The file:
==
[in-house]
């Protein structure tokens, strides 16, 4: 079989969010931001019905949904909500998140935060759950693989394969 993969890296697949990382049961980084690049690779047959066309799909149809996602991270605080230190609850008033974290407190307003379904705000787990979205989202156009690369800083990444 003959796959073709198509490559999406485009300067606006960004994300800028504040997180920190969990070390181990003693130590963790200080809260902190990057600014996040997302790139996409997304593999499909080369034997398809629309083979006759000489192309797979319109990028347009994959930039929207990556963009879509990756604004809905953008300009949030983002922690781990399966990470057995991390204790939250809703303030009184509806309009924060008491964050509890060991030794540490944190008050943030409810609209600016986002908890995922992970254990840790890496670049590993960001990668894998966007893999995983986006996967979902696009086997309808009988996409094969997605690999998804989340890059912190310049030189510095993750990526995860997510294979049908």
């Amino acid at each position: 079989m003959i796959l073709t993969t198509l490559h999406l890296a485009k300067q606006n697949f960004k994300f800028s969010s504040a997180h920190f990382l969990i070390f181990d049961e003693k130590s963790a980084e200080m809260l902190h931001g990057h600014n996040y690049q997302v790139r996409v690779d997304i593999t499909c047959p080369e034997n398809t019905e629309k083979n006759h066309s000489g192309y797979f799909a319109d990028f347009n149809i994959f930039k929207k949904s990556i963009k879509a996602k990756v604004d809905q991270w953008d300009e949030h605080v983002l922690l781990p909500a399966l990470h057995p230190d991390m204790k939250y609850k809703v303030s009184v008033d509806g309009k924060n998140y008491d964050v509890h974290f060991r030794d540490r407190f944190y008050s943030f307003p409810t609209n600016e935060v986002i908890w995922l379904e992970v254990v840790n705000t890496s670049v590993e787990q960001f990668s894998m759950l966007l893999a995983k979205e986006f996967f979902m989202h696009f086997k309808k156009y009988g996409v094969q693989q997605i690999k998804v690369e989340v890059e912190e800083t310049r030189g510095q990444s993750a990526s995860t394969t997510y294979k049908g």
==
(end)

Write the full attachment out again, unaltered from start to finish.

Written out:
[in-house]
């Protein structure tokens, strides 16, 4: 079989969010931001019905949904909500998140935060759950693989394969 993969890296697949990382049961980084690049690779047959066309799909149809996602991270605080230190609850008033974290407190307003379904705000787990979205989202156009690369800083990444 003959796959073709198509490559999406485009300067606006960004994300800028504040997180920190969990070390181990003693130590963790200080809260902190990057600014996040997302790139996409997304593999499909080369034997398809629309083979006759000489192309797979319109990028347009994959930039929207990556963009879509990756604004809905953008300009949030983002922690781990399966990470057995991390204790939250809703303030009184509806309009924060008491964050509890060991030794540490944190008050943030409810609209600016986002908890995922992970254990840790890496670049590993960001990668894998966007893999995983986006996967979902696009086997309808009988996409094969997605690999998804989340890059912190310049030189510095993750990526995860997510294979049908």
């Amino acid at each position: 079989m003959i796959l073709t993969t198509l490559h999406l890296a485009k300067q606006n697949f960004k994300f800028s969010s504040a997180h920190f990382l969990i070390f181990d049961e003693k130590s963790a980084e200080m809260l902190h931001g990057h600014n996040y690049q997302v790139r996409v690779d997304i593999t499909c047959p080369e034997n398809t019905e629309k083979n006759h066309s000489g192309y797979f799909a319109d990028f347009n149809i994959f930039k929207k949904s990556i963009k879509a996602k990756v604004d809905q991270w953008d300009e949030h605080v983002l922690l781990p909500a399966l990470h057995p230190d991390m204790k939250y609850k809703v303030s009184v008033d509806g309009k924060n998140y008491d964050v509890h974290f060991r030794d540490r407190f944190y008050s943030f307003p409810t609209n600016e935060v986002i908890w995922l379904e992970v254990v840790n705000t890496s670049v590993e787990q960001f990668s894998m759950l966007l893999a995983k979205e986006f996967f979902m989202h696009f086997k309808k156009y009988g996409v094969q693989q997605i690999k998804v690369e989340v890059e912190e800083t310049r030189g510095q990444s993750a990526s995860t394969t997510y294979k049908g």